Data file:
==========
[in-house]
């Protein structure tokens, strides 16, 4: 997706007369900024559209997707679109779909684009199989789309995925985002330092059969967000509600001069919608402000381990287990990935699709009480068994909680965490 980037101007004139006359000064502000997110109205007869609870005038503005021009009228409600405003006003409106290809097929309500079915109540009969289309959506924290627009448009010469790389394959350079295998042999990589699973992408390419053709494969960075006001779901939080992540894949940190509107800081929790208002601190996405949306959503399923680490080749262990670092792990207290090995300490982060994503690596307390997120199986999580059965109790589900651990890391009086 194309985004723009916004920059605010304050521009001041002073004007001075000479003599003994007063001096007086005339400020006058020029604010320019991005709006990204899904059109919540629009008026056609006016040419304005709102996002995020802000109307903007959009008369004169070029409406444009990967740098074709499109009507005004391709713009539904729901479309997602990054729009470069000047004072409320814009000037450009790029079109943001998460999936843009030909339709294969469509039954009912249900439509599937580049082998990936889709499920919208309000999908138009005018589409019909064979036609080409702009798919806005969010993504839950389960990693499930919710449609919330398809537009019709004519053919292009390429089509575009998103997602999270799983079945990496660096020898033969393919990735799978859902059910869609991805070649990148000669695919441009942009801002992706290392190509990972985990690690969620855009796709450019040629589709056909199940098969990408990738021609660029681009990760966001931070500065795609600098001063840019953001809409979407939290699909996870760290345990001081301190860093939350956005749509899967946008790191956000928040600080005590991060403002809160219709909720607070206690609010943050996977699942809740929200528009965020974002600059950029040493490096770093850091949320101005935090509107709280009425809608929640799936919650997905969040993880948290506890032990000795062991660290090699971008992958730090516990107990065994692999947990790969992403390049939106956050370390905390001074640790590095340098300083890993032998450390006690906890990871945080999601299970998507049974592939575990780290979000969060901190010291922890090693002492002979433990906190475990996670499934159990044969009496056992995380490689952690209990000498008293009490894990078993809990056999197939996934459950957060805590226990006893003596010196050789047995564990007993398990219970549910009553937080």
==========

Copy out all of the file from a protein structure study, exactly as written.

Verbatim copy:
[in-house]
């Protein structure tokens, strides 16, 4: 997706007369900024559209997707679109779909684009199989789309995925985002330092059969967000509600001069919608402000381990287990990935699709009480068994909680965490 980037101007004139006359000064502000997110109205007869609870005038503005021009009228409600405003006003409106290809097929309500079915109540009969289309959506924290627009448009010469790389394959350079295998042999990589699973992408390419053709494969960075006001779901939080992540894949940190509107800081929790208002601190996405949306959503399923680490080749262990670092792990207290090995300490982060994503690596307390997120199986999580059965109790589900651990890391009086 194309985004723009916004920059605010304050521009001041002073004007001075000479003599003994007063001096007086005339400020006058020029604010320019991005709006990204899904059109919540629009008026056609006016040419304005709102996002995020802000109307903007959009008369004169070029409406444009990967740098074709499109009507005004391709713009539904729901479309997602990054729009470069000047004072409320814009000037450009790029079109943001998460999936843009030909339709294969469509039954009912249900439509599937580049082998990936889709499920919208309000999908138009005018589409019909064979036609080409702009798919806005969010993504839950389960990693499930919710449609919330398809537009019709004519053919292009390429089509575009998103997602999270799983079945990496660096020898033969393919990735799978859902059910869609991805070649990148000669695919441009942009801002992706290392190509990972985990690690969620855009796709450019040629589709056909199940098969990408990738021609660029681009990760966001931070500065795609600098001063840019953001809409979407939290699909996870760290345990001081301190860093939350956005749509899967946008790191956000928040600080005590991060403002809160219709909720607070206690609010943050996977699942809740929200528009965020974002600059950029040493490096770093850091949320101005935090509107709280009425809608929640799936919650997905969040993880948290506890032990000795062991660290090699971008992958730090516990107990065994692999947990790969992403390049939106956050370390905390001074640790590095340098300083890993032998450390006690906890990871945080999601299970998507049974592939575990780290979000969060901190010291922890090693002492002979433990906190475990996670499934159990044969009496056992995380490689952690209990000498008293009490894990078993809990056999197939996934459950957060805590226990006893003596010196050789047995564990007993398990219970549910009553937080």